David Whittle on Wed, 7 Jul 1999 10:24:08 +0100

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Syndicate: Marko

That mention of Marko in Greece rang a bell.  I'm beginning to like this
guy more and more...


Playboy son begins to feel the heat

Family affair: Milosevic home town bombed

By Maggie O'Kane in Belgrade

Friday April 30, 1999

In an effort to bring the war closer to home to Milosevic, Nato has turned its
attentions on Pozarevac. It is here in this small town 40 miles east of
Belgrade that the Milosevics have their family home.

It was also here that for the first time in the five-week campaign that Nato
came to bomb yesterday, firing missiles into a building near the railway
station shortly before dawn. News of the bombing will have particular
bearing on President Milosevic's son, Marko, who owns and runs several
commercial properties in the town including the Madona discotheque,
reputed to be the Balkans' biggest.

But nobody knows whether he was in the town at the time of the bombing,
because his whereabouts have been a matter of doubt for some time. As
graffiti writers in Belgrade have noted with rare rebellious humour: 'Slobo,
where is Marko now, is he in Kosovo?' That's a question that Nato would like
answered too.

Marko Milosevic is, in a way, too easy a target. His antics make good fodder
for the general denomination of the Milosevic name: he did not do his
military service; he is blond, brash, rich and in his mid twenties. He owns
the biggest night club in Serbia and he lives in a new mansion in Pozarevac,
reconstructed last year on the site of his mother's home.

For years he made headlines because of his habit of crashing expensive
racing cars and then annoying the locals when fleets of his brash friends
arrived from Belgrade for weekend discos at Madona.

But these days, Marko has adopted a more sombre approach to life. This week
he was featured prominently in Politka newspaper, the mouthpiece of the
government, in a police uniform, with his wife Mirjana and their
four-month-old son Marko. The message, that everyone is out there fighting
the 'fascist imperialists of Nato' - even Marko.

Marko Milosevic's money comes from his string of duty free shops that
straddle the borders of Yugoslavia and offer a lucrative income. At the
Hungarian border post, the shops called Tref are named after a tough police
friend who was murdered last year in Belgrade. But it hasn't always been an
easy ride for Marko.

He recently complained in an interview that it was tough being the son of
Slobodan Milosevic. 'I've been isolated since I was 13. All my life I have been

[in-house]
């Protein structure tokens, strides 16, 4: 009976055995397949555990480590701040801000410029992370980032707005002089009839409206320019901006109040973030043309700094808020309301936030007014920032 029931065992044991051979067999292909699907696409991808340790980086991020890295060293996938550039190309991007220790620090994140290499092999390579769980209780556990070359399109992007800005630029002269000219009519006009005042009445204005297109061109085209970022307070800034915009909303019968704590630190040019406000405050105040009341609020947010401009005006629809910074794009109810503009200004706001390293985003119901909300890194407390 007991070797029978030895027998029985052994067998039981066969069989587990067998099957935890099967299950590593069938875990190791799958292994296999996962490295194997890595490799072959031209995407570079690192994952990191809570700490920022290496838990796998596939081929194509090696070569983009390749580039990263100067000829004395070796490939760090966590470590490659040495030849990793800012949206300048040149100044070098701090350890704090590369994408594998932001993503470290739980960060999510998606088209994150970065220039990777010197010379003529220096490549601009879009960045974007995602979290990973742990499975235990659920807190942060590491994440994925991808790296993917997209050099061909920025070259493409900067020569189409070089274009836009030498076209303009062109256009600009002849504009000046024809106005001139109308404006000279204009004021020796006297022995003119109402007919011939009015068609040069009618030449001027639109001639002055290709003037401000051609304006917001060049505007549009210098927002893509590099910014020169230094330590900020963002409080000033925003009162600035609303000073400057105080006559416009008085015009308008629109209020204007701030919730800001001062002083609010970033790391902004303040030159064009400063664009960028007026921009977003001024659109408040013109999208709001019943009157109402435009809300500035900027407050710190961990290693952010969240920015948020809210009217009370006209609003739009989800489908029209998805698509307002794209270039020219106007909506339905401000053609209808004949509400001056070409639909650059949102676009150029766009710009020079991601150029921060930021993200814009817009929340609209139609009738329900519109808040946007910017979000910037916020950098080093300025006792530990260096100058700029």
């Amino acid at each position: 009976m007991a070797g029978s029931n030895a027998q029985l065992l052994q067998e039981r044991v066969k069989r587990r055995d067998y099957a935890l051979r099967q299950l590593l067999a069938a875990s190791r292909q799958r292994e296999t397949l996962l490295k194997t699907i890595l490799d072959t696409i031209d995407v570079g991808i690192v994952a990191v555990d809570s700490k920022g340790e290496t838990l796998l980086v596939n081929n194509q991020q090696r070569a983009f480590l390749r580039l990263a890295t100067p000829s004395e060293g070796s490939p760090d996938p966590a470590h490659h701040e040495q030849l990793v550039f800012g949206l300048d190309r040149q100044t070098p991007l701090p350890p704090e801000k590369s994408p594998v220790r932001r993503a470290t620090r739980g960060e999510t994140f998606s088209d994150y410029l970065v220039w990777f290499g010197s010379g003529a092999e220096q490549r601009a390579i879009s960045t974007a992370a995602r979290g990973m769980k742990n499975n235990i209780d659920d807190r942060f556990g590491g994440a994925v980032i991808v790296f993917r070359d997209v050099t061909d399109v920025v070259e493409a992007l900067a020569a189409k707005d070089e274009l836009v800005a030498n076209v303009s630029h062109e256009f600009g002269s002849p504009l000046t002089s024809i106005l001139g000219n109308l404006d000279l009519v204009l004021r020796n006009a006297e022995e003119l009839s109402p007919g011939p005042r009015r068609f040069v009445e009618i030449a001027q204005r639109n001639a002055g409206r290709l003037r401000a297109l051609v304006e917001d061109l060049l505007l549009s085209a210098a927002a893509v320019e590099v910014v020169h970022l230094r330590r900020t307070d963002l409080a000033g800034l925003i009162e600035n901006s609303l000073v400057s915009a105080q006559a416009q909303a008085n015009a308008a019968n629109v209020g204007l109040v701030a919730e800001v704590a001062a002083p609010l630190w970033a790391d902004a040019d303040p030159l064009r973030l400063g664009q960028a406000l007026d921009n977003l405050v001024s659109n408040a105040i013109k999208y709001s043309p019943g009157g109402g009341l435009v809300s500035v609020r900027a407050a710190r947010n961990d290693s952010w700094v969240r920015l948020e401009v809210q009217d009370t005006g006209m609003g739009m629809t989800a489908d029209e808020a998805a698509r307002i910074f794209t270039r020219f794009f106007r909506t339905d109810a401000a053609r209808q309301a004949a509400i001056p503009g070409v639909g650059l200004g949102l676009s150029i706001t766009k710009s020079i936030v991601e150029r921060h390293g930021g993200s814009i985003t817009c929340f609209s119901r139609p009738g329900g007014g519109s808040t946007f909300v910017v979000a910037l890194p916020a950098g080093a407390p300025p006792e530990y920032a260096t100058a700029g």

the subject of gossip, Every girl that was with me, I suspected it was not for
love. From time to time someone wants to kill me.'

The Serbian press have always been cautious of how they reported his
activities but occasionally he makes himself impossible to ignore. Eighteen
months ago, the weekly news magazine Nin, followed by several other
newspapers, reported an incident in the Kostolac Rock Cafe, when a mildly
handicapped boy made the mistake of staring at the president's son.

According to witnesses, Marko Milosevic produced his Heckler and Koch
pistol and asked the young man: 'How many bullets do you think this gun can
put in your head?'

But in recent months Marko Milosevic has been so quiet that Belgrade is
speculating that he may be in Greece or Cyprus. Three days after Nato began
pounding Serbia, he was spotted in Athens purchasing two luxury speedboats
which he had ordered several months previously.

He has spent most of the past six years living on and off in the Greek capital
where his father is said to own several luxury villas and has a 22-ton
pleasure boat, Ten-Ten, permanently moored in Pireaus. Milosevic's
acquisition of other properties - he owns prime development land on Crete
and a holiday home on Corfu, briefly the capital of Serbia during the first
world war - has sparked speculation that he could be preparing Greece as a
possible bolt-hole. Several leading members of the Serbian regime,
including prime minister Milan Miluntinovic, who was ambassador to
Athens until January 1998, own homes there.

Miluntinovic and the wanted war criminal, Arkan, educate their children at
international schools in Greece.

Marko Milosevic is said to run several of his import-export companies,
dealing in cigarettes and duty free goods, out of Athens - where he has also
bought most of his racing cars and has frequently participated in the
Acropolis rally (a race he has never won).

A Greek businessman, who refused to be named, said he signed a contract
with Marko three days after the bombing campaign began to build a
recreation theme park called Bambiland - to be based on Disneyland - in
Pozarevac, his father's birthplace.

Most of his business ventures are in Pozarevac, through which he is thought
to launder money. 'He's the de facto leader of Pozarevac,' a former
Belgrade-based Greek diplomat said. 'He uses his father's authority to do
whatever he likes there. His name has been linked to circles that launder
money. He is the classical case of the spoilt brat.

'He went to the best schools in Yugolavia... he's grown up never being denied

The Greek businessman, who admitted being in daily contact with Marko,
said the leader's son had been particularly hurt by accusations that he had
dodged the army and was now serving in it.

'We speak to each other on e-mail every day. He doesn't want to use his
mobile telephone because he doesn't want to be traced,' he said.


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